shift cannot be followed to low temperature; hence the
importance of the µSR results.
Finally, we measured the37Cl spin-lattice relaxation
to determine spin gap and excitation spec-
z− I2+ η?I2
where νQ is the quadrupole frequency, 0 ≤ η ≤ 1 is
37Cl at 8.148
FIG. 3: A field sweep of35Cl and37Cl.
trum. The data were taken at a field of 8.15 T which
corresponds to the low field peak of the central line.
We use a saturation recovery pulse sequence.
5 we depict T−1
normalized by γ2where37γ = 3.476
MHz/T on a semi-log scale. T−1
ing down to 50 K and then sharply decreases. We also
present35Cl (T1γ2)−1where35γ = 4.172 MHz/T below
50 K in order to determine the origin of the dynamic
fluctuations. These measurements were done under the
same conditions as37Cl. When considering all temper-
atures we find that T35
netic relaxation mechanism we expect this ratio to equal
(37γ/35γ)2= 0.69. From a quadrupole based mechanism
we anticipate (37Q/35Q)2= 0.62 where Q is the nuclear
quadrupole moment. Our finding is in favor of relaxation
mediated by a magnetic mechanism as indicated by the
increases upon cool-
= 0.75(10). From a mag-
peratures. The arrows indicate the central line singularities
observed at high-T but smeared out at low T.
35Cl field sweep (ν = 28.28MHz) at different tem-
FIG. 5: A semi-log plot of the Cl inverse spin-lattice relax-
ation, (γ2T1)−1, versus temperature. Inset, a linear plot of
the low-temperature region. The black line is a fit to Eq. 1.
The dashed line is straight.
overlapping (T1γ2)−1data points in Fig. 5.
In the inset of Fig. 5 we zoom in on the low T data us-
ing a linear scale. A first glance suggests that at low tem-
perature 1/T1is a linear function of T as indicated by the
dashed line. A remanent relaxation at zero temperature
1could be due to magnetic fluctuations form other
nuclear moments such as the protons or copper, since
they continue to fluctuate even when the electronic mo-
ments stop. Thus the spin lattice relaxation due to elec-
tronic contribution only 1/Te
1T) = const. This relation is expected in the case
of free fermions and might be related to recent theories
A different approach to T1interpretation is in terms of
magnon Raman scattering where
1≡ 1/T1(T) − 1/Tn
ρ2(E)·n(E)·[n(E) + 1]dE (1)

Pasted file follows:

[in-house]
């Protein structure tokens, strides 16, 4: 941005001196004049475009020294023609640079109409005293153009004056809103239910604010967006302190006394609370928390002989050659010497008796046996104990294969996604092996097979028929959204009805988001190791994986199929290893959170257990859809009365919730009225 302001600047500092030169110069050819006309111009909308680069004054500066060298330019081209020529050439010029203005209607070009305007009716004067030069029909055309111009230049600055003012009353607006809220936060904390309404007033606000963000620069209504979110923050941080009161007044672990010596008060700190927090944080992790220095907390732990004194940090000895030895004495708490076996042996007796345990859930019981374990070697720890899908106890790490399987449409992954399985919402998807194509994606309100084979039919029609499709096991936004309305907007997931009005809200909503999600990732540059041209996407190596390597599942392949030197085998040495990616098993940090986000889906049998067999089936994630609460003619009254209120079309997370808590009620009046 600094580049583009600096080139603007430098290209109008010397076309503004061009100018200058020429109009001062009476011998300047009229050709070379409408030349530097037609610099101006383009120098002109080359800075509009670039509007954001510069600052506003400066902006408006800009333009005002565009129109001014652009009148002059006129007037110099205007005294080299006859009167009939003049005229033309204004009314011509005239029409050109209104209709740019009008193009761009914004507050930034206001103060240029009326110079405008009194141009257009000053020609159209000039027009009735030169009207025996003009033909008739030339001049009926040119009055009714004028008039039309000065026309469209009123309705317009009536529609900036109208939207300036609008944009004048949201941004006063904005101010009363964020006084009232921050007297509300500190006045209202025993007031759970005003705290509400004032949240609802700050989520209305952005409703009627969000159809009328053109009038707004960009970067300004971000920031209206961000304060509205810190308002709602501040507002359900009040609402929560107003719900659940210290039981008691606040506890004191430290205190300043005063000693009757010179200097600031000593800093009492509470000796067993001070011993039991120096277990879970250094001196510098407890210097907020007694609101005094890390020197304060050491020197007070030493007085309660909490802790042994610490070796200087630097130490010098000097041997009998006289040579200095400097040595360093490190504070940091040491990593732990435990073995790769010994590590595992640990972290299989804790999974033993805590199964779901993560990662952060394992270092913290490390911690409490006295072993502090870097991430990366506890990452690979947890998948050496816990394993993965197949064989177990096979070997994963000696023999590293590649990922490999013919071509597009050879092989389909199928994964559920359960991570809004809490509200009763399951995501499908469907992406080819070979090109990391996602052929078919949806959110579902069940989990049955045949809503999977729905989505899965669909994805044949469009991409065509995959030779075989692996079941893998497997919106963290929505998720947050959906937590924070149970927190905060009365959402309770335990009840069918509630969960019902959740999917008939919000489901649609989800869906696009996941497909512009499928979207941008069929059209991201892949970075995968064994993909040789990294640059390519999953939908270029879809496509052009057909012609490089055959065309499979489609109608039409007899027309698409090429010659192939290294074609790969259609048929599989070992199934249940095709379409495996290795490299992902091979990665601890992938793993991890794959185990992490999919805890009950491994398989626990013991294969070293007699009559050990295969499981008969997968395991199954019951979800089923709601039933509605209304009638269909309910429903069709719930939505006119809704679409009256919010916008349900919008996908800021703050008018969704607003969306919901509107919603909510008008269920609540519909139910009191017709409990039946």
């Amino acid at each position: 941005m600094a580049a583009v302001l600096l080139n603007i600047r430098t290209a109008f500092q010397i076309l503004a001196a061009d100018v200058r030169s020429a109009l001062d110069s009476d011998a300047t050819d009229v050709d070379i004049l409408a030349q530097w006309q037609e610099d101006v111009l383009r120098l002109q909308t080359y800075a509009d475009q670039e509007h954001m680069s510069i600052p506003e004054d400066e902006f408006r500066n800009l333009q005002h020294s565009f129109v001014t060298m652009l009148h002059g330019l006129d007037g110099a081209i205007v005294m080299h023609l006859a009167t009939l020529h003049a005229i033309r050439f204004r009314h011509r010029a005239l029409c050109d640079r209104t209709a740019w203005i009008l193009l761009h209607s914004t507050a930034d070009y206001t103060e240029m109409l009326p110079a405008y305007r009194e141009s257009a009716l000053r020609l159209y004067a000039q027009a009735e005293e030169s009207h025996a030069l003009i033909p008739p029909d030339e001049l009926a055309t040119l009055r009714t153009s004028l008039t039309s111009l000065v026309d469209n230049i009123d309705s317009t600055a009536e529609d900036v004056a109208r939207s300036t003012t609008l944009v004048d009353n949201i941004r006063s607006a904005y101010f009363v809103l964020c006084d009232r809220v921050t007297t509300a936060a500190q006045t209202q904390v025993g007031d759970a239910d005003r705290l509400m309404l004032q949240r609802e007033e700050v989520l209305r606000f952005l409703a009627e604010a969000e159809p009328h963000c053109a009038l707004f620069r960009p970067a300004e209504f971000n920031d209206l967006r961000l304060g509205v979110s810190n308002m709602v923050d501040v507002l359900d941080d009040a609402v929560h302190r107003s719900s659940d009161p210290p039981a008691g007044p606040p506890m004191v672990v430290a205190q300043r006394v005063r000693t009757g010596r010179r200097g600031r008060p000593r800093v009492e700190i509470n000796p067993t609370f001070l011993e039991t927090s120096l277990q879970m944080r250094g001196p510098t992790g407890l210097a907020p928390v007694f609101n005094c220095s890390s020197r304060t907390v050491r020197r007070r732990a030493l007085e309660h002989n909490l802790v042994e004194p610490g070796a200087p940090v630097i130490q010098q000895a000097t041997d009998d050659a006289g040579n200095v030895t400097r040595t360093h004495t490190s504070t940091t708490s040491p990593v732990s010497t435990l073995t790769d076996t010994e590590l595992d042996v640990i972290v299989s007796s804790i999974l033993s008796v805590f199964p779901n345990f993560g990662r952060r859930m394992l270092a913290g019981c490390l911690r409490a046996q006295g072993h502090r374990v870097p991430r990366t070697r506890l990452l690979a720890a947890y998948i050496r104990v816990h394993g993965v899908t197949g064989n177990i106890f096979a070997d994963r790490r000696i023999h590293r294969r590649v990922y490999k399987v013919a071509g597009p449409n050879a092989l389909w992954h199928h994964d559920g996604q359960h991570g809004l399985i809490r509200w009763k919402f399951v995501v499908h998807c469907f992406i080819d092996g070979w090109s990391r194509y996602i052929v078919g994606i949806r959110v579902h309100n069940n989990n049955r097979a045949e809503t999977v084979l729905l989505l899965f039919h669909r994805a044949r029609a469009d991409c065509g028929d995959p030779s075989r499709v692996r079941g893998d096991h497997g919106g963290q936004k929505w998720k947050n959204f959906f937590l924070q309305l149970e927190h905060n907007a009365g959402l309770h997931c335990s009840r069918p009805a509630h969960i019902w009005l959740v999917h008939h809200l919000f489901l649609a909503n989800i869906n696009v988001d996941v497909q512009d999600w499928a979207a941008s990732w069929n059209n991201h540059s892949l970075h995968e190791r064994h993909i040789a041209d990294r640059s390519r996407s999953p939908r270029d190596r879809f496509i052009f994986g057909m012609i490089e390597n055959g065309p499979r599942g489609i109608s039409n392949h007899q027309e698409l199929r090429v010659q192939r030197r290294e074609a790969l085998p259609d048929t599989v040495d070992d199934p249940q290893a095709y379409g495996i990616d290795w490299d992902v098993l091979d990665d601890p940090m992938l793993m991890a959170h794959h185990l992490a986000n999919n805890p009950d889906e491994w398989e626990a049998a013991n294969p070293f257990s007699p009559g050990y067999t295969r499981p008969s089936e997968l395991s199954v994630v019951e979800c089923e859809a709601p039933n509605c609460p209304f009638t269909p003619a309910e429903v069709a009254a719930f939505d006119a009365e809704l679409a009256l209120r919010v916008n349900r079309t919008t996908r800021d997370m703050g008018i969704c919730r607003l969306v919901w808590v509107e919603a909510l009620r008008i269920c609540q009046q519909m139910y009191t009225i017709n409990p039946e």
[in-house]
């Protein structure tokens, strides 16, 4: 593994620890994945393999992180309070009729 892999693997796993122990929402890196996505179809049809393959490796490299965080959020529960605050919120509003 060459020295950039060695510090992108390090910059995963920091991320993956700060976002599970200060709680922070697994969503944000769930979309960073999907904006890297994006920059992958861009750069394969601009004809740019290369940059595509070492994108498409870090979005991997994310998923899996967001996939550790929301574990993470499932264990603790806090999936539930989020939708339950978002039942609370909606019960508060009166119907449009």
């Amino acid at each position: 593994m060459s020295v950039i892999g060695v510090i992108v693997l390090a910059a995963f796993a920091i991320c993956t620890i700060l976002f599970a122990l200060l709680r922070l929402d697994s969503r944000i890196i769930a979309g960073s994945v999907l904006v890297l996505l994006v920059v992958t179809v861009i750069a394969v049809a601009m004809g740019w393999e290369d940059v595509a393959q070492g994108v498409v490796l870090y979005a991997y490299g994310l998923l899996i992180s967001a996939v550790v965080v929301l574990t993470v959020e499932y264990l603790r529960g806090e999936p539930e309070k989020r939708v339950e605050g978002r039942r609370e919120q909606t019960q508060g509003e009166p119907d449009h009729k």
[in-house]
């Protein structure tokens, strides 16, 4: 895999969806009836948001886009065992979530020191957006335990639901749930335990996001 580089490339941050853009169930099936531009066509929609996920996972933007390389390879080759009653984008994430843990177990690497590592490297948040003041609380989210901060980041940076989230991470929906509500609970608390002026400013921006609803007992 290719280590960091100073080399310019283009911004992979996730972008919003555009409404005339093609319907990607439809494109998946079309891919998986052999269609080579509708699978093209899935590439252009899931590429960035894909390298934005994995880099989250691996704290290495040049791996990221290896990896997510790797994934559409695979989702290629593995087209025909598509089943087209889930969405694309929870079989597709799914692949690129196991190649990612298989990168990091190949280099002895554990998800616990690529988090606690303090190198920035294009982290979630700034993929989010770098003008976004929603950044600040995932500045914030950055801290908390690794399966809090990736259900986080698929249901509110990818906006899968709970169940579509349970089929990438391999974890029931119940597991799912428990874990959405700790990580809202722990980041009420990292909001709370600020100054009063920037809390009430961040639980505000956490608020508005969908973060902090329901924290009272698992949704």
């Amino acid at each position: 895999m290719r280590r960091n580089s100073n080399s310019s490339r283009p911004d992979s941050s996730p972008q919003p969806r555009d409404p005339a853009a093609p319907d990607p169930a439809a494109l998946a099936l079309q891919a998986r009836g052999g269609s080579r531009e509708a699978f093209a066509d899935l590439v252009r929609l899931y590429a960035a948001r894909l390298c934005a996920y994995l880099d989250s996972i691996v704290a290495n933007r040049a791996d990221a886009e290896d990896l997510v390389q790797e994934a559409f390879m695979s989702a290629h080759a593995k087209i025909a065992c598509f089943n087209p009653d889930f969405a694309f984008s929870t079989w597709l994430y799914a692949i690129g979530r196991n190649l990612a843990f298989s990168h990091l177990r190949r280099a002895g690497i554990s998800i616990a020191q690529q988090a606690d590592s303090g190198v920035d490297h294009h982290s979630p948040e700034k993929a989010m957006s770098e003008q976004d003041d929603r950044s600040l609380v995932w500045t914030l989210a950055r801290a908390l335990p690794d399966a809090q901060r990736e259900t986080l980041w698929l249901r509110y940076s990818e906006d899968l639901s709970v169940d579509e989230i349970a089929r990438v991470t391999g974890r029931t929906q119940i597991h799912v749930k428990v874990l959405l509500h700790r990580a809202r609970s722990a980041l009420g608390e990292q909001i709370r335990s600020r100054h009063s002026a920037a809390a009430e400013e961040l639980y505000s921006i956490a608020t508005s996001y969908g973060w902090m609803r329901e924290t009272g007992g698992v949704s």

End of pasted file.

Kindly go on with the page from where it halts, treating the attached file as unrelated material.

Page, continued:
with ρ being the density of states, ∆ the gap, A is a
constant derived from the hyperfine coupling, and n(E)
the Bose-Einstein occupation factor . This expres-
sion is constructed from the population of magnons be-
fore and after the scattering, with the associated density
of states and the assumption that they exchanged negli-
gible amount of energy with the nuclei since its Zeeman
splitting is much less than a typical magnon energy. How-
ever, in frustrated magnets the magnon might not be the
proper description of the excitations [13, 14]. Neverthe-
less, we use Eq. 1 since it is expected for any kind of
bosonic excitations, and since there is no other available
theory. We assume ρ(E) ∼ Eα, with α and ∆ as fit pa-
rameters. The fit of Eq. 1 to the data is presented as the
solid line in Fig. 5, and in its inset. We find α = 0.23(1)
and ∆ = 0.5(2) K. Comparing to J = 209 K , this is
a negligibly small gap. It indicates that most likely there
is no gap in the spin energy spectra, in agreement with
Ref. , and ρ(E) ∼ E1/4.
To conclude, susceptibility measurements down to
60 mK suggest that there is no freezing and only a sat-
uration of susceptibility, namely, no singlet formation.
The data also do not support the presence of lattice de-
formation.Finally, Cl NMR T1 measurements find a
negligibly small magnetic gap and the density of states
ρ ∼ E1/4. Thus, ZnCu3(OH)6Cl2 is an exotic magnet
with no broken continuous symmetry but gapless exci-
tations. It might be an example of algebraic spin liquid
We would like to thank the PSI facility for support-
ing the µSR experiments and for continuous high quality
beam, and the NATO CollaborativeLinkage Grant, refer-
ence number PST.CLG.978705. We acknowledge helpful
discussions with Young. S. Lee and Philippe. Mendels,